After a season racing an outlaw schedule with his own equipment in USAC, he signed in 2010 with Tony Stewart Racing, with whom he won the USAC National Midget championship, a first USAC National Drivers championship and a $300,000 scholarship to drive for Sam Schmidt Motorsports in all six Indy Lights oval races this season.
Hmiel was scheduled to make his Indy Lights debut last summer until he failed a physical because of a pre-existing back injury. He returned to USAC racing, where he was involved in a horrific crash in Terre Haute, Ind. As a result, he remains confined to a wheel chair. Hmiel, who was renting a $200-a-month home and sleeping on an inflatable bed as he made his way up the open-wheel ranks, was excited about his possible role in invigorating IndyCar, saying, "I don't understand why more people don't want to go do it."
Austin, 21, has competed in two Indy Lights races for Willy T. Ribbs this season as he attempts to resurrect a career that once held so much promise. Austin admits he has migrated to open wheel simply to find work, because jobs are increasingly scarce, he said, in NASCAR.
"All the jobs are taken there and ... unless you can bring $7 million to a team, you can't even get a Nationwide ride for a year," said Austin, who has six Nationwide starts and was under contract briefly with Rusty Wallace's team.
Like Austin, who saw the Hendrick Motorsports developmental program fold months after he signed with the powerhouse team, Clauson received an early, unwanted, but ultimately enlightening lesson in the draconian business of motorsports. Clauson said although he believes "things could have been handled a little bit differently or a little bit better," he said he holds no ill will toward Ganassi and credits them with "taking a chance on a high school kid."
"It was bad timing, I guess, and obviously 18-19 years old, that's a tough situation to go through," Clauson said. "But with the merger and DEI and Ganassi and the manufacturer switch, they were trying to regroup and refocus on the Cup cars that had fallen off a little bit. Bad luck. Bad timing. Wrong-place, wrong-time sort of deal for me, and to go through something like that at 19 years old can be really tough ... There [are] bads and goods in every situation. We've been able to take some positive things from that and translate them and make our own program a little stronger and maybe make this IndyCar deal a little more successful."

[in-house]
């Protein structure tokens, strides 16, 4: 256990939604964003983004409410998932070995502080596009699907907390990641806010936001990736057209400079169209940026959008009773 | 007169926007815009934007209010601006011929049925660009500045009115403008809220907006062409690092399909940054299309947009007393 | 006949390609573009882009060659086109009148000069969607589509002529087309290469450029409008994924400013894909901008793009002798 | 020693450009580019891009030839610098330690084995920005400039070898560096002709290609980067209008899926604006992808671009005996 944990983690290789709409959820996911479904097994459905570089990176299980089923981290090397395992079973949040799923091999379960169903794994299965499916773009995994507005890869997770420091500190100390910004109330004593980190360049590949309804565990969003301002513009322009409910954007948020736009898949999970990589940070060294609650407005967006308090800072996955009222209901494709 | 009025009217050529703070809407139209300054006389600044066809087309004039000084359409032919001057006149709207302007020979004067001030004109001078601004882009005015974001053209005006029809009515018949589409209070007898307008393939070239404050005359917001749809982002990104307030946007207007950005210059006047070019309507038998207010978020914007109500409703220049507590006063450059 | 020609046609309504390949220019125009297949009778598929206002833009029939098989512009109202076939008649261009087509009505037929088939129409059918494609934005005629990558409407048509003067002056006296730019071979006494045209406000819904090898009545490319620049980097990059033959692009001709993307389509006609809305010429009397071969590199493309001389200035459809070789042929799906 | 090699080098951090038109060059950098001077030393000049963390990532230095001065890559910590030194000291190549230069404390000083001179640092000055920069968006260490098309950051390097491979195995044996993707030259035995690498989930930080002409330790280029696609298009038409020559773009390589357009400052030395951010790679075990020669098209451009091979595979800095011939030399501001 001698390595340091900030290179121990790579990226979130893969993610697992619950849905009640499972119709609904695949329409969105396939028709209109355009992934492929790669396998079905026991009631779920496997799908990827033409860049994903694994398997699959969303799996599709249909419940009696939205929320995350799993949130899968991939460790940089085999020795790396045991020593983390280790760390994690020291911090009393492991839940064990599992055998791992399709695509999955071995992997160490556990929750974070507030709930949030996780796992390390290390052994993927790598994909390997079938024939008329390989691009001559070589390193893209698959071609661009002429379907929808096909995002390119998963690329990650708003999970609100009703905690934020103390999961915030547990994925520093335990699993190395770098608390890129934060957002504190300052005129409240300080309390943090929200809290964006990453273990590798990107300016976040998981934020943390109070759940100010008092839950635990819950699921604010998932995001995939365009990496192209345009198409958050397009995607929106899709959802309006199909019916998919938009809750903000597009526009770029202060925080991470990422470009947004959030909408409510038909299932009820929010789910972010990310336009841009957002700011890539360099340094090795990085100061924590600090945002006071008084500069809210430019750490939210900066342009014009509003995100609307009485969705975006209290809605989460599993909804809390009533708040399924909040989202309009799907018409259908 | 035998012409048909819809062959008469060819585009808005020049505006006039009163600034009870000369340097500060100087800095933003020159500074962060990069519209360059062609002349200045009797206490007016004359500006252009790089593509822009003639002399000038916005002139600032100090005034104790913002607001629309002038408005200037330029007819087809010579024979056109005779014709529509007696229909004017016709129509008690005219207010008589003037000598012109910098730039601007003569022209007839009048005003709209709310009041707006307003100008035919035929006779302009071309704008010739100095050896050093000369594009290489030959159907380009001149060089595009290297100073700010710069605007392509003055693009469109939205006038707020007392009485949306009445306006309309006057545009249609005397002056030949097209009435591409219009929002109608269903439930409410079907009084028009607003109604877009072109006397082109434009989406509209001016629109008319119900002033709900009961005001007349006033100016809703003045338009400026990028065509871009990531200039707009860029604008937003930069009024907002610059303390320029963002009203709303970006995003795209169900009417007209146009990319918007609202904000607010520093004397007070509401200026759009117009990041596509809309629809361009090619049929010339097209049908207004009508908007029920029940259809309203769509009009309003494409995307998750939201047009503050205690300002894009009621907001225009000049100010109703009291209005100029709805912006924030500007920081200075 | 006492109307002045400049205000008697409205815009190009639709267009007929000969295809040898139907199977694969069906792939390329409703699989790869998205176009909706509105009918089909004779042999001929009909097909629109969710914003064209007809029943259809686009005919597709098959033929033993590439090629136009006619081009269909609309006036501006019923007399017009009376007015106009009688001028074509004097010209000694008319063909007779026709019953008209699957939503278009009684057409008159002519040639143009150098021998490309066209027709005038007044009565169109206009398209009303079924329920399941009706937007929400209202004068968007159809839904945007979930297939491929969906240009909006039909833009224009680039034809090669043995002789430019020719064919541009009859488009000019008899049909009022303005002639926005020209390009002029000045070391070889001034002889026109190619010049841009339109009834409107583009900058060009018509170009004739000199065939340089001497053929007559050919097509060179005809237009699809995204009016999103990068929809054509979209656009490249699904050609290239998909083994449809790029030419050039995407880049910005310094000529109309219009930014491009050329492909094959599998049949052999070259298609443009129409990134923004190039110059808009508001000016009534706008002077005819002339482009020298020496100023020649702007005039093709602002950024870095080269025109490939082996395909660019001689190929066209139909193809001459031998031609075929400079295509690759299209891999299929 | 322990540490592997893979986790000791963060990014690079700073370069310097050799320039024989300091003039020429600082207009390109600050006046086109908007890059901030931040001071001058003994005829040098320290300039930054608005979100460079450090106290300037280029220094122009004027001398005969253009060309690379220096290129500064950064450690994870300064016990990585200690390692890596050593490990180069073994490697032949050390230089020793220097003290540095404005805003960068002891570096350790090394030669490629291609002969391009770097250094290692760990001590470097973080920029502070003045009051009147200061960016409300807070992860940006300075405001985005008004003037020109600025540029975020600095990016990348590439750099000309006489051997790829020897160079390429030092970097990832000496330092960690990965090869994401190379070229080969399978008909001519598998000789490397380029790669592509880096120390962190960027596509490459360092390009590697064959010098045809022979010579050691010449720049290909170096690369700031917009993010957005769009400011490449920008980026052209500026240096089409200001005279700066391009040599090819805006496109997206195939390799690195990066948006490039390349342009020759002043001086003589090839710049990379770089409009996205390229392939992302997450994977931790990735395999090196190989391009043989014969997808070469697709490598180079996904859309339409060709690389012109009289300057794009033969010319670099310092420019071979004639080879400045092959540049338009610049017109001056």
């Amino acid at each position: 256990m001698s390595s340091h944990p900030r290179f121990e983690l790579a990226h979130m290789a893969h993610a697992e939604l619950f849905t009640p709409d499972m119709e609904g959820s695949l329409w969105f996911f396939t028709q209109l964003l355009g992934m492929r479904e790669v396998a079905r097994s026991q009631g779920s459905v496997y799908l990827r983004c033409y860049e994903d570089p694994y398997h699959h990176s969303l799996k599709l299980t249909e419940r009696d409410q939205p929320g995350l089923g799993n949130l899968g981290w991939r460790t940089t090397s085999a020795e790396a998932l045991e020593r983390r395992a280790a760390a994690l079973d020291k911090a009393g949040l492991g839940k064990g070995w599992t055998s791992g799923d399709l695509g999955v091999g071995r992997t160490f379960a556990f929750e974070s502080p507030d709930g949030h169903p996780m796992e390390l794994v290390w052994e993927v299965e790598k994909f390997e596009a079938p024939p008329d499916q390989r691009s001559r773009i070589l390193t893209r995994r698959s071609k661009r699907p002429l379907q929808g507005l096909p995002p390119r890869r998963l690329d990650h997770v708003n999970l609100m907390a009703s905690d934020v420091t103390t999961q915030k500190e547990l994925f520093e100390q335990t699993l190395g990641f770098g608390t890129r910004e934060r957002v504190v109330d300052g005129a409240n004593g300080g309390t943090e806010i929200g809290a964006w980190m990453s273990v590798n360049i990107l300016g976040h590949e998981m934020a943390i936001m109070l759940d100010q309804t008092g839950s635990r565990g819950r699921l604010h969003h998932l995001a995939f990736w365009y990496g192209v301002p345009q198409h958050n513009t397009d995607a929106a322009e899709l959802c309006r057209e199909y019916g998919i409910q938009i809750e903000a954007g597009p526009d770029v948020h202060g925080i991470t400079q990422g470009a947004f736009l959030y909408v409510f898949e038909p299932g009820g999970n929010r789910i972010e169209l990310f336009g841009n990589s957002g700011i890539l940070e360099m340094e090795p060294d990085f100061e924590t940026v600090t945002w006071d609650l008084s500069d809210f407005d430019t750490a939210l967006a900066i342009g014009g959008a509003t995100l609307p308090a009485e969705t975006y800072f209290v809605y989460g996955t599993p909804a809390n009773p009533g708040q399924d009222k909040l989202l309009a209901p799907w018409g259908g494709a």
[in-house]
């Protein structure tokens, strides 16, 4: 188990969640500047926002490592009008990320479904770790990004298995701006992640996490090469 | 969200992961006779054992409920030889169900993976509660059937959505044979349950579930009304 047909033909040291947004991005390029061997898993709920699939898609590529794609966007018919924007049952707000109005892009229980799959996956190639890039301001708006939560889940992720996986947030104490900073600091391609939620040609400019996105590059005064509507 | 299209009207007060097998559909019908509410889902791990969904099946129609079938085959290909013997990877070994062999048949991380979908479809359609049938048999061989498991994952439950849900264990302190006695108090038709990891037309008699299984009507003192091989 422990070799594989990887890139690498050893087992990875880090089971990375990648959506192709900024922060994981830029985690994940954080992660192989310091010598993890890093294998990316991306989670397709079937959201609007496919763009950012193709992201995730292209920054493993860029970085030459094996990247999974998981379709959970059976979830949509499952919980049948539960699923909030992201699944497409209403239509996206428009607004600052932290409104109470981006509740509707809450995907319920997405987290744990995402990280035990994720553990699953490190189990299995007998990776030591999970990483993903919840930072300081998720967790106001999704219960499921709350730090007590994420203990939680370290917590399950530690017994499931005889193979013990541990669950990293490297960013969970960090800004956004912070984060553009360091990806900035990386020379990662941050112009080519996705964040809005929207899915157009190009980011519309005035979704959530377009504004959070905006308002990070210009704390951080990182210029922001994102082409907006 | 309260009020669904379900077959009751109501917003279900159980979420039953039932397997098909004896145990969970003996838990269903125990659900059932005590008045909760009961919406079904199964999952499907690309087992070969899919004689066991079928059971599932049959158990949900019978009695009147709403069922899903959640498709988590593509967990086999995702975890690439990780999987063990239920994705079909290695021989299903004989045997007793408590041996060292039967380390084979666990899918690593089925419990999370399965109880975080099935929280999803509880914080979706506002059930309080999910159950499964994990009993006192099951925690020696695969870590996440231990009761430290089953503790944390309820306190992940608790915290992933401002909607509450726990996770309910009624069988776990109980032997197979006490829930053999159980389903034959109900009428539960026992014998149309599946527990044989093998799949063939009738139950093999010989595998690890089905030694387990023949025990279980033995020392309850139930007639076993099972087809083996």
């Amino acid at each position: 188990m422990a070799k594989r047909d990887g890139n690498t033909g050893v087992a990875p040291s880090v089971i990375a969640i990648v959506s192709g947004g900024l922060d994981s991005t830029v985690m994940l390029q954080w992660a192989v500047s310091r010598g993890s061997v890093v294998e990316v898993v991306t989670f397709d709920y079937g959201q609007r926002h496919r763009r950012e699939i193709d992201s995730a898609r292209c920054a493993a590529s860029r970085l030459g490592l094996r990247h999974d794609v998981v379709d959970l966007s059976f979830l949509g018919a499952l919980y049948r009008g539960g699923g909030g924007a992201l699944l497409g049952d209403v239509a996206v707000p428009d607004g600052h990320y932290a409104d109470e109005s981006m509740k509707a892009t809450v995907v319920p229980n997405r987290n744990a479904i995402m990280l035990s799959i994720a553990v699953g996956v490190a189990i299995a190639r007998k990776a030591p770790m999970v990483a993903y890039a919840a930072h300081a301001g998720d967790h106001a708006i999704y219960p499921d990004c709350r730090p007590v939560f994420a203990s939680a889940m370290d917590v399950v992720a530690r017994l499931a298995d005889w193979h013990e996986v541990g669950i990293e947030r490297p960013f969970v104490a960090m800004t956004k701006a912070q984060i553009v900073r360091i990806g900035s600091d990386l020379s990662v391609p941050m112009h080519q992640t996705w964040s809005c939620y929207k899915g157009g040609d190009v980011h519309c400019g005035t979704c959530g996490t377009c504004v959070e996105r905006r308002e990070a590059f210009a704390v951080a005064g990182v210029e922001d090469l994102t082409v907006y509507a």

Clauson said he and Schmidt have not formally discussed extending their relationship beyond this season, but both seem pleased with their progress.
"Fantastic job," Schmidt said. "Bryan brings years of experience ... in a very young package. He is involved in every aspect of his racing program, which makes him a very informed and fierce competitor. At the same time, he has never driven anything that is so aero-dependent and we have made fantastic progress. He has improved positions with each event and we have high expectations for his final three races of the season."
Clauson won the pole at Indianapolis in his first start and finished fifth, fourth and third in the first half of his schedule. This success will have him chasing race purses in Missouri and Nebraska this weekend instead of milling about the Brickyard 400 at Indianapolis, pining for what could have been. Then again, he said, the big race at the big track at 16th and Georgetown has always been in May. Now he gets to dream about that one again.
"It's kind of crazy how stuff happens," he said. "The time I ran in stock car racing, it wasn't really about not liking Indy cars or this or that. The opportunity just presented itself to go drive a stock car. And growing up around Indiana, there's nothing greater than the month of May and the Indy 500. It's the pinnacle of motorsports, really. Growing up around that, I always dreamed of running in it one day and now it seems like it's not too far off. For 22-years-old, I've gotten to do a lot of things and be in a lot of situations a lot of people dream of."